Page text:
The Theme System
Theme PropertiesA property descriptor class called ThemeProperty
is provided for defining theme attributes. When such an attribute is
read, its value is automatically looked up in the current theme
hierarchy starting at theme.root (see the Theme Lookup below for details of the theme lookup process).
looking up a theme attribute can be an expensive process, it is only
done the first time the attribute is read for a particular instance of
the class, and the value cached in an instance attribute having the
same name with "_" prepended. Subsequent access to the theme property
will return the cached value. This means that changing the theme will
not affect the appearance of any widgets that have already been
created. Since themes are intended for establishing the overall
appearance of the application, this should not be a serious problem.
you assign to a theme property, the cached value is replaced by the
value you assign. This means you can override the value provided by the
theme by assigning a value to the property just like a normal attribute.
you subclass a class that defines a theme property, and define an
initial value for it as a class attribute, it becomes a normal
attribute and is no longer a theme property for that class or its
subclasses (unless a subclass re-defines it as a theme property again).
This can be useful if you are subclassing a widget and don't want to go
to the trouble of setting up a theme for your subclass – you can just
override its theme properties directly in the class.
Fonts as Theme PropertiesTheme
properties representing fonts are handled in a special way. To avoid
loading fonts that won't be used, instead of holding a font object, the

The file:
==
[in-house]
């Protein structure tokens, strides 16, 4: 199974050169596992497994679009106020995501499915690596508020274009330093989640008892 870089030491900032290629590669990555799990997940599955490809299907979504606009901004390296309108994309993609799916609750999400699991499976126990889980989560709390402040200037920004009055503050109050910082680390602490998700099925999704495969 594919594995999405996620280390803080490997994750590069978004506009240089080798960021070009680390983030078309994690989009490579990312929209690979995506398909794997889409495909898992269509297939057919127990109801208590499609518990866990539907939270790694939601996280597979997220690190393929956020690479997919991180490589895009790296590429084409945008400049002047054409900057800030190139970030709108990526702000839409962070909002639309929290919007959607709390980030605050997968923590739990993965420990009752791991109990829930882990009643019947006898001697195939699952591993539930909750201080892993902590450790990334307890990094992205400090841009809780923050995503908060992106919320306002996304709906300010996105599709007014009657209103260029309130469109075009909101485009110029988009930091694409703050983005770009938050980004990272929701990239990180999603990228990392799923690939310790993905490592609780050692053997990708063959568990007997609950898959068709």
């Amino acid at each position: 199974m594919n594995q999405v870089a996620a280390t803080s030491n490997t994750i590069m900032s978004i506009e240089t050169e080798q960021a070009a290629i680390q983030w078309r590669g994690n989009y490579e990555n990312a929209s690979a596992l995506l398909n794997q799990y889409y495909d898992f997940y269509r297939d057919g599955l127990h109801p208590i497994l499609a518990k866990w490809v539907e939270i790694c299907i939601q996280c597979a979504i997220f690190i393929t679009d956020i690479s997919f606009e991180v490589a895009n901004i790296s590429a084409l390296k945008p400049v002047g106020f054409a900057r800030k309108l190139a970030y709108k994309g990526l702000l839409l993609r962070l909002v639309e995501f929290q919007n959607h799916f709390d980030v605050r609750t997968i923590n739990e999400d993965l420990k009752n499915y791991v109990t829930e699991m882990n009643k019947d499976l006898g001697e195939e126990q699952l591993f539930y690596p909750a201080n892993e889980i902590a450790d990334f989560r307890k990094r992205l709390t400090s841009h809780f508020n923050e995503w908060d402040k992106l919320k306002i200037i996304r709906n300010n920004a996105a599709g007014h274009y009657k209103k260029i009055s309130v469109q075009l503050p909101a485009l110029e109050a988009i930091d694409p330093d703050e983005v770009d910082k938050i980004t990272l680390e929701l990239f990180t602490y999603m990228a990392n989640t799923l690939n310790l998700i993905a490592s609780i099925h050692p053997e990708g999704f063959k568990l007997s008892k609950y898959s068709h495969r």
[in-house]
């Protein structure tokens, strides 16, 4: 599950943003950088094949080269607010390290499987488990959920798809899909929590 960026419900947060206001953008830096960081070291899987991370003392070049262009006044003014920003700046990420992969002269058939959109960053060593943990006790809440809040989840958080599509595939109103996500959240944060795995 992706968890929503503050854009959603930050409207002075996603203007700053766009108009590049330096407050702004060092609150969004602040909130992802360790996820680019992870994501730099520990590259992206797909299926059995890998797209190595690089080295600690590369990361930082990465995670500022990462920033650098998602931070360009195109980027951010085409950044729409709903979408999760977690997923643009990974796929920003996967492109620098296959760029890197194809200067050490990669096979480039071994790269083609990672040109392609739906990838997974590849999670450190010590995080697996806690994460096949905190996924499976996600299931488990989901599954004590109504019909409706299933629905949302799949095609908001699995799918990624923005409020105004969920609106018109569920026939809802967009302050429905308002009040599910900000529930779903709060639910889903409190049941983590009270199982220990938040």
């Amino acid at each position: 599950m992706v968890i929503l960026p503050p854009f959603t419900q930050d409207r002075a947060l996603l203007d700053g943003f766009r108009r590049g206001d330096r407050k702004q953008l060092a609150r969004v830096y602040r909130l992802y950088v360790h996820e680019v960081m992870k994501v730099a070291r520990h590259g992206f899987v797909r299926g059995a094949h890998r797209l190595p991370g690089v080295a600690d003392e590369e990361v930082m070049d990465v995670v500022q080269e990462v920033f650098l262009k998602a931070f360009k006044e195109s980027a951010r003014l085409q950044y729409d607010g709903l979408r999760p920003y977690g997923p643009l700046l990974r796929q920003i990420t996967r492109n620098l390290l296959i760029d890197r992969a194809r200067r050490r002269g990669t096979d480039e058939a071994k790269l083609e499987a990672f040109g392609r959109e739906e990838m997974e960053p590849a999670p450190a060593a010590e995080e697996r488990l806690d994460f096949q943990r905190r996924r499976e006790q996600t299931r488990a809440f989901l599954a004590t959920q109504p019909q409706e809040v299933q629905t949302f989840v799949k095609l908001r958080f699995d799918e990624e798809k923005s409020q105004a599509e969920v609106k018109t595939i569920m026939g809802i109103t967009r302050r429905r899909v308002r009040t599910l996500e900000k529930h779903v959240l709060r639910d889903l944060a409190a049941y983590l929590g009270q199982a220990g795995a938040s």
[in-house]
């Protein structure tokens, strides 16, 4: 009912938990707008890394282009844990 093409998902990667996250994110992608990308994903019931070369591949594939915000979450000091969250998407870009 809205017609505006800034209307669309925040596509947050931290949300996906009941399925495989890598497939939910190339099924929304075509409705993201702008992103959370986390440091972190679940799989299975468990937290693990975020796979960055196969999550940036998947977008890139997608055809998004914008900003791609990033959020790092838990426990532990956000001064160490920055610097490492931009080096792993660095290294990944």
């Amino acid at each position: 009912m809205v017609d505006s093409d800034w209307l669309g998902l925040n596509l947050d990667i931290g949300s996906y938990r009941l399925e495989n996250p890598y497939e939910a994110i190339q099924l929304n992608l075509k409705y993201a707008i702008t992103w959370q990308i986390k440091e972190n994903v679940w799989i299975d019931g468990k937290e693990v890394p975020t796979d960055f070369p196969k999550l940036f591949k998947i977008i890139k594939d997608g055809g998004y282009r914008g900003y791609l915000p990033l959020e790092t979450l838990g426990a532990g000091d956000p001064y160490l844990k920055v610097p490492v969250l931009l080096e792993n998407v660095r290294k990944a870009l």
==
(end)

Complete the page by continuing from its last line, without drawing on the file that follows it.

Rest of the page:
theme hierarchy holds a tuple specifying the size and filename of the
A subclass of ThemeProperty called FontProperty
is provided for handling such properties. On first access, it loads the
font and returns the font object as the value of the property.
Theme LookupValues for theme properties are looked up in a hierarchy of Theme objects, beginning with theme.root.
The root Theme object contains two kinds of attributes: default values
for theme properties, and other Theme objects containing values
pertaining to specific classes.
A value for a particular class C is looked up as follows. First, theme.root
is looked in for a Theme object for class C, and that Theme object is
looked in for a value for the attribute in question. If a value is
found, it is returned. Otherwise, the process is repeated for each of
C's base classes, in method resolution order. If a value is still not
found for the attribute, theme.root itself is looked in for a default value. (If it's not there either, an AttributeError results.)
a further refinement, a Theme object can be based on another Theme
object. When looking in a Theme object for an attribute, if not found
it will be looked for in the base theme, if any, and so forth.
As an example, here is an excerpt from theme.py showing how the default theme hierarchy for the Button class is set up:
root = Theme('root')Here
is a diagram showing the search path when looking up a theme property
for class Button, whose base classes are BaseButton, Label and Widget.
root.font = (15, "Vera.ttf")
root.fg_color = (255, 255, 255)
root.Button = Theme('Button')
root.Button.font = (18, "VeraBd.ttf")
root.Button.fg_color = (255, 255, 0)
framed = Theme('framed')
framed.border_width = 1
framed.margin = 3
root.TextField = Theme('TextField', base = framed)
theme objects shown in grey don't exist in the default theme hierarchy,
but if an application were to add them, they would be searched in the
Here is the search order for the TextField class: